It’s what you do with what you’ve got that matters

Does a low IQ score matter? That’s the issue that Licensed Professional Clinical Counselor David Joel Miller discusses in this guest post on changes in the way IQ is being viewed. As he concludes, it can be both good news and bad for people with intellectual disabilities.

By David Joel Miller

There has been a lot of misunderstanding about IQ Scores, what they mean and just how significant a low IQ score may be. Some of the things we thought we knew have been challenged recently.

One definition of an IQ score is “The number of marks you make correctly on a piece of paper divided by your age.” We expect younger people to get lower scores and older people to get higher scores. What this does not tell us is what those scores are really measuring and what difference does it make.

The conventional wisdom has been that people with low IQ scores are less mentally able.

This presumes that there are no biases in the test. Most test manufacturers or publishers work long and hard to eliminate biases. Still we know that culture matters. Most IQ tests rely heavily on words, so if you speak two or more languages but as a result know fewer words in each language you speak you might score lower.

The presumption in the past has been that the higher you score on the IQ test the smarter you were and the better you should do at life. For someone with a low IQ we assumed that learning things would be harder.

This does not explain how someone with a low IQ score might be very good at a skill like music or a sport while the person with a high IQ might fail at those same skills.

Clearly IQ is not the whole story.

The mean IQ score is set at 100. The way the mathematics work is that the majority of people get scores from 85 to 115. That range is considered normal. So mix children with IQ scores of 85 and 115 together in a class and the teacher might have difficulty telling which is which, without reference to their test scores.

But if you get a score of 84, now we say you have “Borderline intellectual function.” If the 30 point differences between “normal” don’t make much difference how does that one point difference between 84 and 85 make so much difference.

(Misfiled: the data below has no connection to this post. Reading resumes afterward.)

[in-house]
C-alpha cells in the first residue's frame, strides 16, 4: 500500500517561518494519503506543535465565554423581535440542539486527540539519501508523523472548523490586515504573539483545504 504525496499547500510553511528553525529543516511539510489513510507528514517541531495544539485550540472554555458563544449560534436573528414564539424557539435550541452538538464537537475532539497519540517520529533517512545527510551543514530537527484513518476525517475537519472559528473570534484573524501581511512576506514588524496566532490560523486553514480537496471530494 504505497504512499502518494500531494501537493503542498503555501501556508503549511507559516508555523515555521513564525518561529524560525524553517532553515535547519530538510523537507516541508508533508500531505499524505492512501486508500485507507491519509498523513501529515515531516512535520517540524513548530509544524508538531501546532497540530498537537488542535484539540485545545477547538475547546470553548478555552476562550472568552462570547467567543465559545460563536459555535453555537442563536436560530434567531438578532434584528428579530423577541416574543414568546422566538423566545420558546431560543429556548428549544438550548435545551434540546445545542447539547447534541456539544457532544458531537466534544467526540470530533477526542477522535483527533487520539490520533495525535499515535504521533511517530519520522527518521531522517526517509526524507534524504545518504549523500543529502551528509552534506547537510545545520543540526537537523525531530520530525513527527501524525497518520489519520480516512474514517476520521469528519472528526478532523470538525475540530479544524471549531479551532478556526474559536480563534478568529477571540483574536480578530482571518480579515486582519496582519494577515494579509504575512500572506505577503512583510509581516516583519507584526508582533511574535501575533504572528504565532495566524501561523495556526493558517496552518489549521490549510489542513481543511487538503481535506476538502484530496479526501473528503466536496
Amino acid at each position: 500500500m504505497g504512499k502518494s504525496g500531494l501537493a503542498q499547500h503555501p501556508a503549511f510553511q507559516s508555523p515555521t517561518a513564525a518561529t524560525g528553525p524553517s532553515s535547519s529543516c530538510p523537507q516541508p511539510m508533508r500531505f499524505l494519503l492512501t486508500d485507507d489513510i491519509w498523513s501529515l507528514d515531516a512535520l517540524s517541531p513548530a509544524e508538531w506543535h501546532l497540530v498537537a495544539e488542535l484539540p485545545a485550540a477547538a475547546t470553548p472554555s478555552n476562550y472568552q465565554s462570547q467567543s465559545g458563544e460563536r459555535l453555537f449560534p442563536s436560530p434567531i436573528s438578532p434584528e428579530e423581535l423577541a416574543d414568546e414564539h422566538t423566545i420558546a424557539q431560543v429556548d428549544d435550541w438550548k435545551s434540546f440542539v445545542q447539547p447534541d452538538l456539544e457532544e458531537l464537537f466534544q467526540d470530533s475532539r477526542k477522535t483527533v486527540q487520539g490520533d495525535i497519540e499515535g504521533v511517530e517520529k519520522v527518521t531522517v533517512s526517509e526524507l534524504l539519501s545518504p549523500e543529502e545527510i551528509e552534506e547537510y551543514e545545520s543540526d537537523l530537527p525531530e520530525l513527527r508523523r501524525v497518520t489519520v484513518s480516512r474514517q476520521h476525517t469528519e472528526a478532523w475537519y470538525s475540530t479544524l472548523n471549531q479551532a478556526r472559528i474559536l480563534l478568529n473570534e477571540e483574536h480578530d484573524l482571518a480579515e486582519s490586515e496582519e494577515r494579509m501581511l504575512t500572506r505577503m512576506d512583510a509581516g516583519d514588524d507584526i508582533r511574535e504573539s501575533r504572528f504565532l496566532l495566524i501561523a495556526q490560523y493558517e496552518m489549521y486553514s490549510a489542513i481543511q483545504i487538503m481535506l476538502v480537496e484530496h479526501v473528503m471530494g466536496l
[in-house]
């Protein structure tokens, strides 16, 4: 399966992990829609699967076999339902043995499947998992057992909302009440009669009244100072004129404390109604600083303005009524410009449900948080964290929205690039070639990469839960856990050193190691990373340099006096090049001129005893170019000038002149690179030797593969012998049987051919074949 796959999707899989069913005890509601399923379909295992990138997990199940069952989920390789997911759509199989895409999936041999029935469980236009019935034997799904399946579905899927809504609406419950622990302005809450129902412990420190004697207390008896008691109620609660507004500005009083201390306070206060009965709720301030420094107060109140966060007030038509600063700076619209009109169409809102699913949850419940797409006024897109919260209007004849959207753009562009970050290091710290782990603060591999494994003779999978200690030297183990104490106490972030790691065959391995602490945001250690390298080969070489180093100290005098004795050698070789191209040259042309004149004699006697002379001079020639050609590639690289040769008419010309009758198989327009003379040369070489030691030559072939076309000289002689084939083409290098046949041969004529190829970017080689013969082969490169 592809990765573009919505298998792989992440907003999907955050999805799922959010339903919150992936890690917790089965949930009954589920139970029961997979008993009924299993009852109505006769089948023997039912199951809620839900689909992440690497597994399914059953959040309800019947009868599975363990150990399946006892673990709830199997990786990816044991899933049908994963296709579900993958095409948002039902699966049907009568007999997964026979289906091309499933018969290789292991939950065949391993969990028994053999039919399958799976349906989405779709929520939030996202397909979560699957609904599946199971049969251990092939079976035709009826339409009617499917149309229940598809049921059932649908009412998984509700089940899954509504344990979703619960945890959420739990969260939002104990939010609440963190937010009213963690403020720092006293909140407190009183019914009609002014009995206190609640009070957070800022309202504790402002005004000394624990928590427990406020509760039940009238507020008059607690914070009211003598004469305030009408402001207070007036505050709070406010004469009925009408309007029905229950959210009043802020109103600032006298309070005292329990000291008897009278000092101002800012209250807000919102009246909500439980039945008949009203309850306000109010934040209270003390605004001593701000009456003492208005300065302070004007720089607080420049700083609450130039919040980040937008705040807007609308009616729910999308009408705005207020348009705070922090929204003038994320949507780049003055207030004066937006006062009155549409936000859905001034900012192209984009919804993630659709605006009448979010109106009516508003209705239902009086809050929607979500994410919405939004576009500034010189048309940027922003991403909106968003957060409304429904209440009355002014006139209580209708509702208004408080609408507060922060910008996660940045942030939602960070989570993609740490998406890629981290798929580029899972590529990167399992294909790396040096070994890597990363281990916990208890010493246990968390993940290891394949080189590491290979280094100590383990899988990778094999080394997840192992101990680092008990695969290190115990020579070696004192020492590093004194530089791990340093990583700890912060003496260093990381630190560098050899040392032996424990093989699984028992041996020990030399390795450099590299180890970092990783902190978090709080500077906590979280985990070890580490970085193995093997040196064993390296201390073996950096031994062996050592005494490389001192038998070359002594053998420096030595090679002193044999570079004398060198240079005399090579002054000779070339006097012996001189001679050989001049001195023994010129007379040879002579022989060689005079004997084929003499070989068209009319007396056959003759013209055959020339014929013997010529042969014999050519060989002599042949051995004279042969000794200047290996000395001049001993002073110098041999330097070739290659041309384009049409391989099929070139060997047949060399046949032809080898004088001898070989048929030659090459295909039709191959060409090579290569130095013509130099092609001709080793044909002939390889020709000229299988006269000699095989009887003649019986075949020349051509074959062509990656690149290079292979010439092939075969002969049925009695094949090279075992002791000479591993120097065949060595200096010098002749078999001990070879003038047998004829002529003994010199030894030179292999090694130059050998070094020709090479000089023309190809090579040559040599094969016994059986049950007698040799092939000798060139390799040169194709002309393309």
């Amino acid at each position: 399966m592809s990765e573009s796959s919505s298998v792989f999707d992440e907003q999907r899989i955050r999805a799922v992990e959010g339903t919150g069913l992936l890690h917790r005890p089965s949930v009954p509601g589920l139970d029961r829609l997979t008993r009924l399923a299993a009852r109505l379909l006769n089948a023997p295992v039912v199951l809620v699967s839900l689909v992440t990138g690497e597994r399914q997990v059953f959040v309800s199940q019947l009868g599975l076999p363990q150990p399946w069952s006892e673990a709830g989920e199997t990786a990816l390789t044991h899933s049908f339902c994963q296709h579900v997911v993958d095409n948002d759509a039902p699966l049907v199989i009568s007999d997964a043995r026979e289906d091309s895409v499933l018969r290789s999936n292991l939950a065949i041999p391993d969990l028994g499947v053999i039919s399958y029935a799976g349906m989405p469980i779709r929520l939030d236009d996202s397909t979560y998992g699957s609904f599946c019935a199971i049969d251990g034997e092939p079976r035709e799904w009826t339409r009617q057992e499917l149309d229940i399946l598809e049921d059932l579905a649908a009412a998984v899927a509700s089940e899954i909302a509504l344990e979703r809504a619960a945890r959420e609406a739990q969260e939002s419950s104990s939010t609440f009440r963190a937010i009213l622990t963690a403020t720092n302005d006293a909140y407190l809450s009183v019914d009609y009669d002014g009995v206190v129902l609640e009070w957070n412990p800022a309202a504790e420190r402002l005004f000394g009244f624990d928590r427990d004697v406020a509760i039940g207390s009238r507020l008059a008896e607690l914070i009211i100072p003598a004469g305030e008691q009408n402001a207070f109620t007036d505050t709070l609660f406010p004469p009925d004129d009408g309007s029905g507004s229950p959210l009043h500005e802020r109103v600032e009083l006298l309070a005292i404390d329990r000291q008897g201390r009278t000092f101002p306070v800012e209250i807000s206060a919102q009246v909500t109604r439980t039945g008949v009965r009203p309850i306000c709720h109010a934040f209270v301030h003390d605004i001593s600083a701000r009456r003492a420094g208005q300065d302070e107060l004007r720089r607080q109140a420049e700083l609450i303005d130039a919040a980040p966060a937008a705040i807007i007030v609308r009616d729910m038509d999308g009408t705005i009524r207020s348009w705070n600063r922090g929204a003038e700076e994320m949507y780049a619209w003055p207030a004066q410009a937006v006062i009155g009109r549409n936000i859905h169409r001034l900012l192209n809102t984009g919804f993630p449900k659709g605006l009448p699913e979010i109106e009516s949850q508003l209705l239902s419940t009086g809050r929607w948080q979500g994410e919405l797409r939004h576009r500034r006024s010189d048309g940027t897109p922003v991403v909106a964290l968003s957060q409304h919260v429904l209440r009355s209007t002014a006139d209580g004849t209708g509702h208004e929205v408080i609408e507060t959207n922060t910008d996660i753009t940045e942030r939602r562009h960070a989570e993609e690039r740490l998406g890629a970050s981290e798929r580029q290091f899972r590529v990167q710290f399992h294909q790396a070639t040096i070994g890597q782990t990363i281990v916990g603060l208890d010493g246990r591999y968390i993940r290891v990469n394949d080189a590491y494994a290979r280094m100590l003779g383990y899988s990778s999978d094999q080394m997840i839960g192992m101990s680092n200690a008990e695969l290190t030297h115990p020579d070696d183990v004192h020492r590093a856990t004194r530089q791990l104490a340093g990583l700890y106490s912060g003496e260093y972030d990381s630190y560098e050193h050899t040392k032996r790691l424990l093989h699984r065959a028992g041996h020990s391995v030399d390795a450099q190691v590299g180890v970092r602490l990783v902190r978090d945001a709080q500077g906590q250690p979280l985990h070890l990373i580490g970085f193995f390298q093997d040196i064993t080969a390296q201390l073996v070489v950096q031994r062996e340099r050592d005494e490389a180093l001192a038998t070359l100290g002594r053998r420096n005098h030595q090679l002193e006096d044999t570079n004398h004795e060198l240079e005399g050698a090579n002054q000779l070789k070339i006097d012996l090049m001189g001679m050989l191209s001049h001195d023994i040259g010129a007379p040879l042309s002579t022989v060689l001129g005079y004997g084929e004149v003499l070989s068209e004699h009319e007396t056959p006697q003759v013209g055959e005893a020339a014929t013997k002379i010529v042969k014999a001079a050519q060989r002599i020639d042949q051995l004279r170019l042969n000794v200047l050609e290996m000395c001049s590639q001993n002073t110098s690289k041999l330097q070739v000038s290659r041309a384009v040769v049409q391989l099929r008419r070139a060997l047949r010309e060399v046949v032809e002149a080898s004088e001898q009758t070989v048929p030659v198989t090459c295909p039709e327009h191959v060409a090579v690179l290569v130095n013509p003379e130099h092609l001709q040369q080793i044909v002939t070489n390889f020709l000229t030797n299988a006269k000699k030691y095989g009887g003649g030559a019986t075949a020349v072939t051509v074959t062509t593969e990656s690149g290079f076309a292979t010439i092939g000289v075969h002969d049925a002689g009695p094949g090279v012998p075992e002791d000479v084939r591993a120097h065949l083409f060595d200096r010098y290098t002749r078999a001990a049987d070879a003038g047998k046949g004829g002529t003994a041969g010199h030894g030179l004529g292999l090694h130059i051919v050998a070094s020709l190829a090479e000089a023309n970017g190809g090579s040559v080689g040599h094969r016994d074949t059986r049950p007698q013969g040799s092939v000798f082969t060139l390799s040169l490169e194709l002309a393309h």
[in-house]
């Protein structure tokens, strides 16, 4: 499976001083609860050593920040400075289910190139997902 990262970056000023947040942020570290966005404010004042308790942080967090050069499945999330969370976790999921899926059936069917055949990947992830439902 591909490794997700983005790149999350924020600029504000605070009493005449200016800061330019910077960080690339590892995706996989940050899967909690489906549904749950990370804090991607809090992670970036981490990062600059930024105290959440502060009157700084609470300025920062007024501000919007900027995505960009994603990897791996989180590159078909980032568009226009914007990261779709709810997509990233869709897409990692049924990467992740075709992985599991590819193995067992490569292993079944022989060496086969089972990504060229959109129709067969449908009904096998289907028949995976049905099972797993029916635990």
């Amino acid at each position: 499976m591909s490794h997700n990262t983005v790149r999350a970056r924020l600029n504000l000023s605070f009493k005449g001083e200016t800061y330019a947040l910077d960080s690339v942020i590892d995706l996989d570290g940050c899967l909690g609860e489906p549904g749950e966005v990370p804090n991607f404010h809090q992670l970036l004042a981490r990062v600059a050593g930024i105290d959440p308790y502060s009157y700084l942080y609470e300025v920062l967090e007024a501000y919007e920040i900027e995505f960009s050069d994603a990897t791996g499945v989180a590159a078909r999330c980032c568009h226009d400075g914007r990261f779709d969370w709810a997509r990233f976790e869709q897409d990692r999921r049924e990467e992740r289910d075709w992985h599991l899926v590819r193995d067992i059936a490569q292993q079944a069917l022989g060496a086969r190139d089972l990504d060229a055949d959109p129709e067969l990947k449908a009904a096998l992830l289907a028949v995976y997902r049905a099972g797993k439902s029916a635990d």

The truth is it doesn’t.

What matters is what people do with the intelligence they have. So just like the really heavy kid may be no good at football and the skinny little kid may be able to run really fast with the ball so too do differences appear in how people use the intellectual resources they have.

The trend in the DSM-5 to move towards dimensional diagnosis rather than categories has changed our thinking from classifying mental retardation based on IQ scores to looking at how that low IQ is affecting the person.

So if the person is having difficulty with adaptive functioning because of their intellectual disability they get diagnosed with an intellectual disability disorder. If they are doing a good job of functioning despite a low IQ score they just may not get a diagnosis.

I realize this will take a while for the popular culture to catch up. It is no longer your I. Q. score that matters but what you do with what you got.

This shift by therapists and the APA will also cause ripples in all that special education and those government programs that are still using IQ scores as a basis for services.

All in all I see good and bad in this. Good if it reduces stigma against people simply because of the score they got on one piece of paper and bad if as a result of new definitions some people who need help get screened out.

Only time will tell.

So till then stop saying people have mental retardation and look to see if they are having difficulty coping with their life because of an intellectual disability or are they just sad, anxious or upset about life events like the rest of us.

David Joel Miller is a Licensed Marriage and Family Therapist and a Licensed Professional Clinical Counselor in Fresno, CA.